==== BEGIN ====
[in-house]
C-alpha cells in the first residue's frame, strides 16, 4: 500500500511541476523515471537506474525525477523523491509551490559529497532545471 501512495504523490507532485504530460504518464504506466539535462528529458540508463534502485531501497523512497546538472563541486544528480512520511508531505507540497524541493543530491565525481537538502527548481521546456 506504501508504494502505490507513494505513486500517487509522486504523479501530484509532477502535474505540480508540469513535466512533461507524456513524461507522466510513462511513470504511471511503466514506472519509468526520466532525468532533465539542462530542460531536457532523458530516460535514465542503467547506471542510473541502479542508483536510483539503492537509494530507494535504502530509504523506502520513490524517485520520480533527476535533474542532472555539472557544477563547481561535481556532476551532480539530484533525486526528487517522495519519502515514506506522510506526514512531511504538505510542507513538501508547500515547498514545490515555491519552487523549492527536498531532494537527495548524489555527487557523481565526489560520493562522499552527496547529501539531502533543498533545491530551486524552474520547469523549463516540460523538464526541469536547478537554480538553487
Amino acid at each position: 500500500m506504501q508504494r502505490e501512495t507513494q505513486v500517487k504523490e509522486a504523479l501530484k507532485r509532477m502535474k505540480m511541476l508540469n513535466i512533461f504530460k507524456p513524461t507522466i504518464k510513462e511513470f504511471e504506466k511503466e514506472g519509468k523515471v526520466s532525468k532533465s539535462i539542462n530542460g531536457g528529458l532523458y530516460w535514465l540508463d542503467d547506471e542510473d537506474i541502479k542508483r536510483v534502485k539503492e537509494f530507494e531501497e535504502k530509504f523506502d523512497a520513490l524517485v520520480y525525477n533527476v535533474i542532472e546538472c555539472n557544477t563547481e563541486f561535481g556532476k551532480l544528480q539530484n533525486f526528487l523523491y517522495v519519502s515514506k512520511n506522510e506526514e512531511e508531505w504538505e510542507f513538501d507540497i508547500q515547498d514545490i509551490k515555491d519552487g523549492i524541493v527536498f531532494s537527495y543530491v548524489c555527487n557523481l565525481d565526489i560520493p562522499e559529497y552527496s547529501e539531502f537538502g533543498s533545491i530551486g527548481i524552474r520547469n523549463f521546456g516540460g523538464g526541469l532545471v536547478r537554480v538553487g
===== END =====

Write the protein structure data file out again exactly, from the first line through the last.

[in-house]
C-alpha cells in the first residue's frame, strides 16, 4: 500500500511541476523515471537506474525525477523523491509551490559529497532545471 501512495504523490507532485504530460504518464504506466539535462528529458540508463534502485531501497523512497546538472563541486544528480512520511508531505507540497524541493543530491565525481537538502527548481521546456 506504501508504494502505490507513494505513486500517487509522486504523479501530484509532477502535474505540480508540469513535466512533461507524456513524461507522466510513462511513470504511471511503466514506472519509468526520466532525468532533465539542462530542460531536457532523458530516460535514465542503467547506471542510473541502479542508483536510483539503492537509494530507494535504502530509504523506502520513490524517485520520480533527476535533474542532472555539472557544477563547481561535481556532476551532480539530484533525486526528487517522495519519502515514506506522510506526514512531511504538505510542507513538501508547500515547498514545490515555491519552487523549492527536498531532494537527495548524489555527487557523481565526489560520493562522499552527496547529501539531502533543498533545491530551486524552474520547469523549463516540460523538464526541469536547478537554480538553487
Amino acid at each position: 500500500m506504501q508504494r502505490e501512495t507513494q505513486v500517487k504523490e509522486a504523479l501530484k507532485r509532477m502535474k505540480m511541476l508540469n513535466i512533461f504530460k507524456p513524461t507522466i504518464k510513462e511513470f504511471e504506466k511503466e514506472g519509468k523515471v526520466s532525468k532533465s539535462i539542462n530542460g531536457g528529458l532523458y530516460w535514465l540508463d542503467d547506471e542510473d537506474i541502479k542508483r536510483v534502485k539503492e537509494f530507494e531501497e535504502k530509504f523506502d523512497a520513490l524517485v520520480y525525477n533527476v535533474i542532472e546538472c555539472n557544477t563547481e563541486f561535481g556532476k551532480l544528480q539530484n533525486f526528487l523523491y517522495v519519502s515514506k512520511n506522510e506526514e512531511e508531505w504538505e510542507f513538501d507540497i508547500q515547498d514545490i509551490k515555491d519552487g523549492i524541493v527536498f531532494s537527495y543530491v548524489c555527487n557523481l565525481d565526489i560520493p562522499e559529497y552527496s547529501e539531502f537538502g533543498s533545491i530551486g527548481i524552474r520547469n523549463f521546456g516540460g523538464g526541469l532545471v536547478r537554480v538553487g